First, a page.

Procedure 22.3. Shuffling Variation 2 - Build

1. Create an empty result sequence, `s`.

2. While there are cards in the source `self.cards` sequence.

1. Generate a random number `r` in the range 0 to the number of cards.

2. Append card `r` to the result sequence; delete object `r` from the source `self.cards` sequence. The `pop` method of a sequence can return a selected element and delete it from a sequence nicely.

3. Replace `self.cards` with the result sequence, `s`.

Procedure 22.4. Shuffling Variation 3 - Sort

1. Create a function which returns a random value selected from the sequence `( -1, 0, 1 )`. This is similar to the built-in `cmp` function.

2. Use the `sort` method of a `list` with this random comparison-like function.

```self.cards.sort( lambda a,b: random.choice( (-1,0,1) ) )
```

Procedure 22.5. Shuffling Variation 4 - random.shuffle

• The `random` module has a `shuffle` method which can be used as follows.

```random.shuffle( self.cards )
```

Of these four algorithms, which is fastest? The best way to test these is to create four separate subclasses of `Deck`, each of which provides a different implementation of the `shuffle` method. A main program can then create an instance of each variation on `Deck` and do several hundred shuffles.

We can create a timer using the `time` module. The `time.clock` function will provide an accurate time stamp. The difference between two calls to `time.clock` is the elapsed time.

Because all of our variations on `Deck` are polymorphic, our main program should look something like the following.

```d1= DeckExch()
d2= DeckBuild()
d3= DeckSortRandom()
d4= DeckShuffle()
for deck in ( d1, d2, d3, d4 ):
start= time.clock()
for i in range(100):
d.shuffle()
finish= time.clock()
```

### Encapsulation

The previous exercise built several alternate solutions to a problem. We are free to implement an algorithm with no change to the interface of `Deck`. This is a important effect of the principal of encapsulation: a class and the clients that use that class are only coupled together by an interface defined by method functions.

There are a variety of possible dependencies between a class and its clients.

• Interface Method Functions. A client can depend on method functions specifically designated as an interface to a class. In Python, we can define internal methods by prefixing their names with `_`. Other names (without the leading `_`) define the public interface.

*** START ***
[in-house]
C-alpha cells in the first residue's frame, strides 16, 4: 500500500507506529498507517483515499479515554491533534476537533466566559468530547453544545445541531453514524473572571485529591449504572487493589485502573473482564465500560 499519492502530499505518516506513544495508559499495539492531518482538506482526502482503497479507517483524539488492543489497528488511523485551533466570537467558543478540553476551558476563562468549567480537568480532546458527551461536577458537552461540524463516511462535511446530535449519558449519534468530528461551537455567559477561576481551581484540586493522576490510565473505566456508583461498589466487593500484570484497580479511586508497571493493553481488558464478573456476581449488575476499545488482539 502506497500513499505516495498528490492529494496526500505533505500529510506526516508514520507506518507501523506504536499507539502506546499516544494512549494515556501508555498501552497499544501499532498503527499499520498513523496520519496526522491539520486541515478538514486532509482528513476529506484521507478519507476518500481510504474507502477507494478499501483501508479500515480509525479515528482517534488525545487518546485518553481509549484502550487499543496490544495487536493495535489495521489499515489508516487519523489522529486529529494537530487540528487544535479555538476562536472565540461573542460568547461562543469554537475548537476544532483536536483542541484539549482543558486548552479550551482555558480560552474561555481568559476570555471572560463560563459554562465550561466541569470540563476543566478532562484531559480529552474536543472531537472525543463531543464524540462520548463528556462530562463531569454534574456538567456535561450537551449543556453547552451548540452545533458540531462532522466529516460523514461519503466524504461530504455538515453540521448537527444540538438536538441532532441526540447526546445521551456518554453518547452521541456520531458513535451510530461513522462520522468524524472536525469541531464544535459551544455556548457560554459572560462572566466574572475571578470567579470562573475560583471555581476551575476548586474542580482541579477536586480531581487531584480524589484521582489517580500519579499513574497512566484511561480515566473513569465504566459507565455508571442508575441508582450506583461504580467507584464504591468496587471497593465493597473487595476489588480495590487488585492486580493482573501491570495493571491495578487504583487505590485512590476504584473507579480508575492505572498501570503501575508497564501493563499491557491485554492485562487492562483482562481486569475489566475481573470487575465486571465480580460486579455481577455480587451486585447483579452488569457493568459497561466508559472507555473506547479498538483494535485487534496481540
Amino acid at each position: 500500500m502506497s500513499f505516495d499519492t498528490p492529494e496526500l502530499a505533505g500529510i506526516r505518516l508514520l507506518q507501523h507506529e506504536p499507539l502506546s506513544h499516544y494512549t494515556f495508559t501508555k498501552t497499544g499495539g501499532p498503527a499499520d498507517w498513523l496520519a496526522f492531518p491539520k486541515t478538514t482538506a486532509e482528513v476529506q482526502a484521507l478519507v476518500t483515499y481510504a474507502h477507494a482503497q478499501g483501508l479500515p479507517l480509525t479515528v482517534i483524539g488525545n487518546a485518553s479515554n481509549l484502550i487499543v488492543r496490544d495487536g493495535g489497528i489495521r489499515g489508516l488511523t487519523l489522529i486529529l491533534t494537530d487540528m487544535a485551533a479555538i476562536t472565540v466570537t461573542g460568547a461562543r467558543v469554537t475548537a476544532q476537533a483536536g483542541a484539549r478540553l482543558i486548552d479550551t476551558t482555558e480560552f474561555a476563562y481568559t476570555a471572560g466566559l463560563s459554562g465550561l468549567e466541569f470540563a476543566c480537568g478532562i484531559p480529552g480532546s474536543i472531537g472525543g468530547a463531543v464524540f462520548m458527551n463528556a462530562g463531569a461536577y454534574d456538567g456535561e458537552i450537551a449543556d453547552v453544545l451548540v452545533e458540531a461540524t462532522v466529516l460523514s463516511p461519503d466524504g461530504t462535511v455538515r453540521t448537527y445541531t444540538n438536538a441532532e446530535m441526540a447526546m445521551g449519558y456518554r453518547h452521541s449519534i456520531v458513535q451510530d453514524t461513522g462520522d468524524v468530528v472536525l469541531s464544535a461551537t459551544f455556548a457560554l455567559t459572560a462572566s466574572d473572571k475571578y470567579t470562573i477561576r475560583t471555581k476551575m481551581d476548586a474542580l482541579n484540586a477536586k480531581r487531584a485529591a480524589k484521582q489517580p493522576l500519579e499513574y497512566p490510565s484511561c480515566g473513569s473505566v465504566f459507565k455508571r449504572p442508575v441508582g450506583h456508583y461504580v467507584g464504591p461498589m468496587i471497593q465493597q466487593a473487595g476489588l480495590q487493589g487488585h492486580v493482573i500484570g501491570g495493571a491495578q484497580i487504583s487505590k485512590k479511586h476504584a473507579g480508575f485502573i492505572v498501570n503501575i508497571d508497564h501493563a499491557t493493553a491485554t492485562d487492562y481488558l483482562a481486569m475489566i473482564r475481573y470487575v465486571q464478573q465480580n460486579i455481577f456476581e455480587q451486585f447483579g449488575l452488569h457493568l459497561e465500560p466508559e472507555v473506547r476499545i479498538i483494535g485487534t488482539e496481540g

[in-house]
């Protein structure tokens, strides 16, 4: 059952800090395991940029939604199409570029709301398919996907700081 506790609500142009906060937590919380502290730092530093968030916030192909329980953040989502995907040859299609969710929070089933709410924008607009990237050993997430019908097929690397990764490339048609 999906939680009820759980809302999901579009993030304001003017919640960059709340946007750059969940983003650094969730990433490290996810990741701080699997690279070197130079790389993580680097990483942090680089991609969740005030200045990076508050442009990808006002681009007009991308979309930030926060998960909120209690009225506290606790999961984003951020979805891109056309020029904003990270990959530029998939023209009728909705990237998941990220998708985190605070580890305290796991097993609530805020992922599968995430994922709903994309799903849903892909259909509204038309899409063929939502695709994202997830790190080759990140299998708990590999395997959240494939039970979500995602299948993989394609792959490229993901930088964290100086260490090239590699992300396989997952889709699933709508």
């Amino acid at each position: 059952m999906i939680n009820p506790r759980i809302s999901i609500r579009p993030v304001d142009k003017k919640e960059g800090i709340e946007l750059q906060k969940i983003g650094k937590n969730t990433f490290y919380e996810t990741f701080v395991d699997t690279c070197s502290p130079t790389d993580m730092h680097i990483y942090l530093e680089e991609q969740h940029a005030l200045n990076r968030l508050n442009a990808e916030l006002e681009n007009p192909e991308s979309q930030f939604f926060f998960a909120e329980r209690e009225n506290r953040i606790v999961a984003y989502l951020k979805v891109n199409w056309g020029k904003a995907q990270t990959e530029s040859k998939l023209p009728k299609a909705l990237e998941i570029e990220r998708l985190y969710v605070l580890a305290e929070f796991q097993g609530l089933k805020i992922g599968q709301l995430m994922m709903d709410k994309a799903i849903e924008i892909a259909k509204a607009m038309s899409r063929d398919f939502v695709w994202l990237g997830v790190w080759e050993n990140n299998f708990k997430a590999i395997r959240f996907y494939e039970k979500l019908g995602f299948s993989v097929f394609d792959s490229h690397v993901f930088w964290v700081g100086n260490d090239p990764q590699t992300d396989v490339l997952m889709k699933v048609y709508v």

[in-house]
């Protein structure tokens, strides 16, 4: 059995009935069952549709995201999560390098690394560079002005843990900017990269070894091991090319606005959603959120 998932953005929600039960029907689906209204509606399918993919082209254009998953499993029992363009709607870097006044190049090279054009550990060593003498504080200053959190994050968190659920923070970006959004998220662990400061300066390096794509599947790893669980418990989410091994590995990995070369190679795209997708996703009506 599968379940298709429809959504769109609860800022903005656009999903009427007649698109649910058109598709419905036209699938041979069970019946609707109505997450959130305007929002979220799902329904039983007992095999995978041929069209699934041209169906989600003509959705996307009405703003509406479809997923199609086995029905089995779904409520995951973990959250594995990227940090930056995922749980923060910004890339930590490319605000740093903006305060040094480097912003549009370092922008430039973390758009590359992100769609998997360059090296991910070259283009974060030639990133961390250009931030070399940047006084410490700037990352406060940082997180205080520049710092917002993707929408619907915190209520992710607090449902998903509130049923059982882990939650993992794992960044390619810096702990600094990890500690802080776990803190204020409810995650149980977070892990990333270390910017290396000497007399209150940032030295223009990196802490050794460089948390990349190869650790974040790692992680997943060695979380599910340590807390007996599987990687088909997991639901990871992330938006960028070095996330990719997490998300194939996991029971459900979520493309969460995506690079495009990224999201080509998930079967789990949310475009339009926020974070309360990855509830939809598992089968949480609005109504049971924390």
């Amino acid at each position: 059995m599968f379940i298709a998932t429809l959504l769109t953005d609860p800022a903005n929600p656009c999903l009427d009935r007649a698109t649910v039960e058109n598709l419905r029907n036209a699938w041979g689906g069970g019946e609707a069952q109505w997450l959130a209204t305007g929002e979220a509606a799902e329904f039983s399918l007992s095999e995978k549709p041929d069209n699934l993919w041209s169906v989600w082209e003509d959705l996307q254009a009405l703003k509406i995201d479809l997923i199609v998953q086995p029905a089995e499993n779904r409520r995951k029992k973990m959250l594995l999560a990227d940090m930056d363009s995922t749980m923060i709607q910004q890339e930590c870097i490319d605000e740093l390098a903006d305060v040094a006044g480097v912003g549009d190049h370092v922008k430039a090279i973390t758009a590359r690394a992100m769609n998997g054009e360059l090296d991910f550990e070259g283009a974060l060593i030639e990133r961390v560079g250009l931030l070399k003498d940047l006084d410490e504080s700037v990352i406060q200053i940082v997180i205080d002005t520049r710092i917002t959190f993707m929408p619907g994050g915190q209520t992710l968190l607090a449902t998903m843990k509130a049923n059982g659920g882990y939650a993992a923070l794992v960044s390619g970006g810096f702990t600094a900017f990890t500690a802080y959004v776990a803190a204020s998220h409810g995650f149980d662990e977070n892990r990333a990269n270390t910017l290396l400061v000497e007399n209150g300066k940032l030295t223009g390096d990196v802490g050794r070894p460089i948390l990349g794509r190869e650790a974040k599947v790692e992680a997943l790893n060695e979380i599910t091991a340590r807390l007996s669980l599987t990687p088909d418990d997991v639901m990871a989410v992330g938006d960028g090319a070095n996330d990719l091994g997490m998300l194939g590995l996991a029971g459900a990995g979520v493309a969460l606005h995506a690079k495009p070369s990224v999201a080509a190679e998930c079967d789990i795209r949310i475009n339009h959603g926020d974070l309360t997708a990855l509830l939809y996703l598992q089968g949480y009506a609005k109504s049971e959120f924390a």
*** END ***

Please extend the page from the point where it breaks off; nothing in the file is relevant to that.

• All Method Functions. A client can depend on all method functions of a class. This removes the complexity of hidden, internal methods.

• Instance Variables. A client can depend on instance variables in addition to method functions. This can remove the need to write method functions that simply return the value of an instance variable.

• Global Variables. Both classes share global variables. The Python global statement is one way to accomplish this.

• Implementation. A client can depend on the specific algorithm being executed by a class. A client method can have expectations of how a class is implemented.

### Class Responsibilities

Assigning responsibility to class can be challenging. A number of reasons can be used to justify the functions and instance variables that are combined in a single class.

• Convenience. A class is defined to do things because — well — it's convenient to write the program that way.

• Similar Operations. A class is defined because it does all input, all output, or all calculations.

• Similar Time. A class is defined to handle all initialization, all processing or all final cleanup.

• Sequence. We identify some operations which are performed in a simple sequence and bundle these into a single class.

• Common Data. A class is defined because it has the operations which isolate a data structure or algorithm.

What are the possible differences between theses? What are the advantages and disadvantages of each? Published under the terms of the Open Publication License Design by Interspire